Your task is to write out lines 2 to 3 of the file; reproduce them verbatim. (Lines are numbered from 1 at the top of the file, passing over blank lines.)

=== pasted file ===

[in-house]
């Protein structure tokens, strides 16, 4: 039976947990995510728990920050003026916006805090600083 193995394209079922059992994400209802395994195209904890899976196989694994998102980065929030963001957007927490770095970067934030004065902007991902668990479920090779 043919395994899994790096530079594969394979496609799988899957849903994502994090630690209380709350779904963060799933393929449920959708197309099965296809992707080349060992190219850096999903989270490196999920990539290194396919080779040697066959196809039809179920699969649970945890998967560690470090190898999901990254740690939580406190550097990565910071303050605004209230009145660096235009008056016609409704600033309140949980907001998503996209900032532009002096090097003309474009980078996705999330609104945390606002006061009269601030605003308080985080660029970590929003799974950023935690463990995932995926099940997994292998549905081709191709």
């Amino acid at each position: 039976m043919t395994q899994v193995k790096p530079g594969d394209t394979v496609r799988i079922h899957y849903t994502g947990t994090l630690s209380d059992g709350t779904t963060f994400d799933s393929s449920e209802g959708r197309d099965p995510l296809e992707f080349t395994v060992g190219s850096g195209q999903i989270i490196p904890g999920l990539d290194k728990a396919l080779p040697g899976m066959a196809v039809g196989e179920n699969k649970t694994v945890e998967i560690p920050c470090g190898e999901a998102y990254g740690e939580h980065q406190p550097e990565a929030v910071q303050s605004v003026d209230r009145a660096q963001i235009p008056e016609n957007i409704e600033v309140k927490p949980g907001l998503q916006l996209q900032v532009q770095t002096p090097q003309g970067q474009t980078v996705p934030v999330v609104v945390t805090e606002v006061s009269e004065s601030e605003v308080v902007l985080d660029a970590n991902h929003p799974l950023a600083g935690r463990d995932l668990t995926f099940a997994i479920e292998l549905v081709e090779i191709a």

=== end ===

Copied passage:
């Protein structure tokens, strides 16, 4: 039976947990995510728990920050003026916006805090600083 193995394209079922059992994400209802395994195209904890899976196989694994998102980065929030963001957007927490770095970067934030004065902007991902668990479920090779 043919395994899994790096530079594969394979496609799988899957849903994502994090630690209380709350779904963060799933393929449920959708197309099965296809992707080349060992190219850096999903989270490196999920990539290194396919080779040697066959196809039809179920699969649970945890998967560690470090190898999901990254740690939580406190550097990565910071303050605004209230009145660096235009008056016609409704600033309140949980907001998503996209900032532009002096090097003309474009980078996705999330609104945390606002006061009269601030605003308080985080660029970590929003799974950023935690463990995932995926099940997994292998549905081709191709």
């Amino acid at each position: 039976m043919t395994q899994v193995k790096p530079g594969d394209t394979v496609r799988i079922h899957y849903t994502g947990t994090l630690s209380d059992g709350t779904t963060f994400d799933s393929s449920e209802g959708r197309d099965p995510l296809e992707f080349t395994v060992g190219s850096g195209q999903i989270i490196p904890g999920l990539d290194k728990a396919l080779p040697g899976m066959a196809v039809g196989e179920n699969k649970t694994v945890e998967i560690p920050c470090g190898e999901a998102y990254g740690e939580h980065q406190p550097e990565a929030v910071q303050s605004v003026d209230r009145a660096q963001i235009p008056e016609n957007i409704e600033v309140k927490p949980g907001l998503q916006l996209q900032v532009q770095t002096p090097q003309g970067q474009t980078v996705p934030v999330v609104v945390t805090e606002v006061s009269e004065s601030e605003v308080v902007l985080d660029a970590n991902h929003p799974l950023a600083g935690r463990d995932l668990t995926f099940a997994i479920e292998l549905v081709e090779i191709a």